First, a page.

Me, probably off on a tangent...
So what are the odds of everything going smoothly when I travel to teach? 50-50. Either they will...or they won't.
And when they don't, they usually don't in a rather spectacular fashion.
I've grown used to things not being ideal. You learn to get flexible very quickly, or you would drive yourself bananas.
So I make lists, check them twice (thrice, more) hope I remember everything. But usually I forget something.
Like the time I forgot my little travel purse on the kitchen counter. I managed to phone Doug and get him to pick it up and deliver it back to the airport at the very last second. But I was the absolute last person on board. I think the only reason they didn't leave without me is that I'd already checked into the gate and they knew I was there - somewhere.
The time I had a massive allergic reaction (several times) and threw up all night and was brain dead or near as, the following day.
The time I got food poisoning.
The time my plane couldn't depart due to fog, mad scramble to re-book, bought a ticket on another airline because their plane had radar and could take off in the fog. Of course that meant I didn't get reimbursed for the second ticket out of town, had to have the original airline rebook on all the flights I missed, arriving at last at midnight with a two hour drive to my hostess' house falling into bed at 2 am with a 7 am wake up call.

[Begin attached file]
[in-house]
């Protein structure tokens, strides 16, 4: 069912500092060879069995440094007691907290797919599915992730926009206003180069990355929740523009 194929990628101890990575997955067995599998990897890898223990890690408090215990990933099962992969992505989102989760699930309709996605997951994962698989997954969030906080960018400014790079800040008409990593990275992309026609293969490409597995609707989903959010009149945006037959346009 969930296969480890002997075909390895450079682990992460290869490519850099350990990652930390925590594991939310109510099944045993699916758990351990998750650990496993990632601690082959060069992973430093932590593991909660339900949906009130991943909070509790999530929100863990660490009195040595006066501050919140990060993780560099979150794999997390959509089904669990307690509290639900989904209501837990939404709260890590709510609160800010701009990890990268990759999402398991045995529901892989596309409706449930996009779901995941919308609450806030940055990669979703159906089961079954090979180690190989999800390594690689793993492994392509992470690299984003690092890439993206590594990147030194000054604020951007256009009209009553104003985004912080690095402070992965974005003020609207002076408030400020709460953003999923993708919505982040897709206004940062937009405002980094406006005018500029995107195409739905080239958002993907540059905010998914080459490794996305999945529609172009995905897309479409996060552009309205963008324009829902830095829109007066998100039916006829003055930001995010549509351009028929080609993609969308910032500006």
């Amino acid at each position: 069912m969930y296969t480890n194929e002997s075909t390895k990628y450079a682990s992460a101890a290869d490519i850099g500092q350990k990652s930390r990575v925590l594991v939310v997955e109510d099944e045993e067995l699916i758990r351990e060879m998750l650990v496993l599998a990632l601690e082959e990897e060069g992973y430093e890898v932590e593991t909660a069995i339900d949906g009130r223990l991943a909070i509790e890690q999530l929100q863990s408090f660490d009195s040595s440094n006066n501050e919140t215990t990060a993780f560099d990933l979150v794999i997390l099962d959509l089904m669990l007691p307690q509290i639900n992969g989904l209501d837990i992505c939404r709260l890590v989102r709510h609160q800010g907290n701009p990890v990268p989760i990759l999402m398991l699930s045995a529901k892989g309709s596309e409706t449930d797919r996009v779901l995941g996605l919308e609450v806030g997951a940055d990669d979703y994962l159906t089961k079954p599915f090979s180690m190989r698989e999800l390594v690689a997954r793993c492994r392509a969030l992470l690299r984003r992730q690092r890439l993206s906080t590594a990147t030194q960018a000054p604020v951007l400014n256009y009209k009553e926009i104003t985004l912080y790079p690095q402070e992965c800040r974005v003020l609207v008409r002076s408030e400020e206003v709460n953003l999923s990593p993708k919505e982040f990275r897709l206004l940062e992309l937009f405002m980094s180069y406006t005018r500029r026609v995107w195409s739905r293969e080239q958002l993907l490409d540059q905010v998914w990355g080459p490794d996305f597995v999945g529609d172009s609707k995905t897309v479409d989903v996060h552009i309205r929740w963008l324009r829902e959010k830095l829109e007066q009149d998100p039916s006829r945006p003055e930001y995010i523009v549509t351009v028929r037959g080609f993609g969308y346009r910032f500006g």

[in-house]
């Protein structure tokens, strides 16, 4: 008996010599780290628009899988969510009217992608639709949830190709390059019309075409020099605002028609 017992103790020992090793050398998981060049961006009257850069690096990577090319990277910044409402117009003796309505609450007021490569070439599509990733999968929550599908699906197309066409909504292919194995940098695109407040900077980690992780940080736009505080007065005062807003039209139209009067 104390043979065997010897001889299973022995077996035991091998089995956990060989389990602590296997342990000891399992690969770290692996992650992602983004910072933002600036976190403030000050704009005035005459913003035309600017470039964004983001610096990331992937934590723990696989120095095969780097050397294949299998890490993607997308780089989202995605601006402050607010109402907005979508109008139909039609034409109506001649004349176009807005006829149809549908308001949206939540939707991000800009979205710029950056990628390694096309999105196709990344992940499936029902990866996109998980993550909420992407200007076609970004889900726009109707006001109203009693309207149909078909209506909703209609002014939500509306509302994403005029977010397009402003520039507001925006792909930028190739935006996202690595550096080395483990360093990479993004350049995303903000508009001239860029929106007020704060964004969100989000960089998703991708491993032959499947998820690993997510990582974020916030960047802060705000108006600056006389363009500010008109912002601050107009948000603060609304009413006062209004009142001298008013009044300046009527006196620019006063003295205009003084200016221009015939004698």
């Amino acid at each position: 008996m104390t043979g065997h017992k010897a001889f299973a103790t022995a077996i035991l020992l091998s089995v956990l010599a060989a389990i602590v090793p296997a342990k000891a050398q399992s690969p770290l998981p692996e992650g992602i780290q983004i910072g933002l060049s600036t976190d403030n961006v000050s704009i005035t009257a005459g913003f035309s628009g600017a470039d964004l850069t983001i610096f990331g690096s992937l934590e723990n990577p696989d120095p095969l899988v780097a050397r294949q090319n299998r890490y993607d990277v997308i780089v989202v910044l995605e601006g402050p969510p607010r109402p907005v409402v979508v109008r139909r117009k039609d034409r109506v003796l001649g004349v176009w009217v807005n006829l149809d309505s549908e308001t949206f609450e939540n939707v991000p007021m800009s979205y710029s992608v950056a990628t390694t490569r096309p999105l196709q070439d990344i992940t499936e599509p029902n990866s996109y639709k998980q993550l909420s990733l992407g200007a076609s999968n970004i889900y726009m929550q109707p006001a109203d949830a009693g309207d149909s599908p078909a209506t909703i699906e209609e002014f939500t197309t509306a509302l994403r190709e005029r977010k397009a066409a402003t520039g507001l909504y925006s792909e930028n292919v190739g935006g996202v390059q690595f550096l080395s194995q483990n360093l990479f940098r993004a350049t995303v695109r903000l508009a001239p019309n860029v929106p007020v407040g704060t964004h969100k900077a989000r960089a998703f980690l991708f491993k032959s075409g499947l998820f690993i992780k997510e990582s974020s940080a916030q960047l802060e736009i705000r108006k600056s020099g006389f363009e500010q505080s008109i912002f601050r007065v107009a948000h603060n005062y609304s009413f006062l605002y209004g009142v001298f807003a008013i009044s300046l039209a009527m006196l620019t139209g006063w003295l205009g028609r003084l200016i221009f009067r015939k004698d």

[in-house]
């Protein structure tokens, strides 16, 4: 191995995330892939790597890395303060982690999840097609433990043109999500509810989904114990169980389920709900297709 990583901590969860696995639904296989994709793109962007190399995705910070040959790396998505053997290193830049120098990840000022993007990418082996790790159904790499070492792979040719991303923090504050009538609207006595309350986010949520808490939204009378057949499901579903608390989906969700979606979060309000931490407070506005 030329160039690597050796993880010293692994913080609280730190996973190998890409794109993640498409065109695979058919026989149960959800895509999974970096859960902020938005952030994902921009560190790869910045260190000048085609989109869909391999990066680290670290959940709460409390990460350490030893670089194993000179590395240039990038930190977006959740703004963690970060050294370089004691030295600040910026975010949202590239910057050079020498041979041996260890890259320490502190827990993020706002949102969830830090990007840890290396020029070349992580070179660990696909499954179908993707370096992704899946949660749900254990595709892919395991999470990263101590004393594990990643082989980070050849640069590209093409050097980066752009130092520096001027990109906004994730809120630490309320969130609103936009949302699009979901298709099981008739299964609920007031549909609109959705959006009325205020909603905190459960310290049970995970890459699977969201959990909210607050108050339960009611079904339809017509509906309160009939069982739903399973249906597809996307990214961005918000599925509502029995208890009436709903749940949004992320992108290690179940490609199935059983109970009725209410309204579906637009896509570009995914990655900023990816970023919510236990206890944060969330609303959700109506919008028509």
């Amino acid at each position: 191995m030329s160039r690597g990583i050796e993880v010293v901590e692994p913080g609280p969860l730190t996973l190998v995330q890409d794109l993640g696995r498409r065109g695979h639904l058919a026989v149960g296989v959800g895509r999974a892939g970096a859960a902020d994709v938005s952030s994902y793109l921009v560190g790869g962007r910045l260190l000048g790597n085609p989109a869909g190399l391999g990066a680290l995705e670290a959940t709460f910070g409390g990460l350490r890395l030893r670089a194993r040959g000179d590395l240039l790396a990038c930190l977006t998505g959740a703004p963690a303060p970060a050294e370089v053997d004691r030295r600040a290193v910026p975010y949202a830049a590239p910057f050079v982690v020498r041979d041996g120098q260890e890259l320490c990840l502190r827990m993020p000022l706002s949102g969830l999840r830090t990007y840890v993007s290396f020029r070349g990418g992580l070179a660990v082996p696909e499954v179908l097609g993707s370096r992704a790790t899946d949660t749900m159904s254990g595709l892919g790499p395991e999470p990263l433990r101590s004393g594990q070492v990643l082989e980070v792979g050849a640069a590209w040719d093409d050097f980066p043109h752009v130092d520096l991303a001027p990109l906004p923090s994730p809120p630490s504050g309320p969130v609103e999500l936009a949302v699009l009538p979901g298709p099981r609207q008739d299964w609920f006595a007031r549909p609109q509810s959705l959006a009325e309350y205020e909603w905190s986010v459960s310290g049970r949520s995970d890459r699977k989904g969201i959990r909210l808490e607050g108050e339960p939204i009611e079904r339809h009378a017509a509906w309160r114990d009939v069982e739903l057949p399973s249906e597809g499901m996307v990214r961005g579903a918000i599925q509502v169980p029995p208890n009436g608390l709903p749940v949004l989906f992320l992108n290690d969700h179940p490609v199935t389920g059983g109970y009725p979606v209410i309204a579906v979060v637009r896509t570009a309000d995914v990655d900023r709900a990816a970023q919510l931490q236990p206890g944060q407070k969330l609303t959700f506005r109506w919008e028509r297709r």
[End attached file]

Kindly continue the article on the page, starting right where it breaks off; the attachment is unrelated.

The time a conference seminar assistant didn't realize she needed to pick up the class handouts so I had to do the entire complex topic with no references for the students. Lots of air drawings that day. And I did a terrible job because I didn't have my handouts, which threw me for a loop.
A friend asked if things didn't get better. Nope. Nope. Nope. Read Daryl Lancaster's blog for some of her adventures with travelling.
So why on earth do I keep doing this? Well, I'm not. I have stopped taking bookings for guilds. (Unless I get arm twisted with a reason for me to make an exception.)
I have cut back to only teaching the Olds master weaving programs (with, as mentioned, a few exceptions).
But yes, I have done this for a rather long time. I have been teaching since the month I quit my 'real' job in order to become a professional weaver. My first workshop was a spinning workshop - coincidentally the very same night my father died.
I drove to smaller towns and villages in the region. I have white knuckled my way through snowstorms, white outs/blizzards, black ice, pouring down rain and thunder storms.
I have flown all over the place in good weather...and bad...sometimes missing flights, arriving late, arriving at a completely different airport with people on the ground scrambling to get me.
I have arrived without my luggage. More air drawings, until it caught up to me.
So, then, why? Why keep doing this?
Well, I could be flippant and say I'm 'warped'. But the fact is I am passionate about weaving and I am passionate about trying to help people understand the craft.
The next two trips are both driving. I am hoping for good weather, but it either it will be good...or it won't. Either way I will hit the highway Friday am as early as I can for the nearly 500 mile drive and hope it goes smoothly.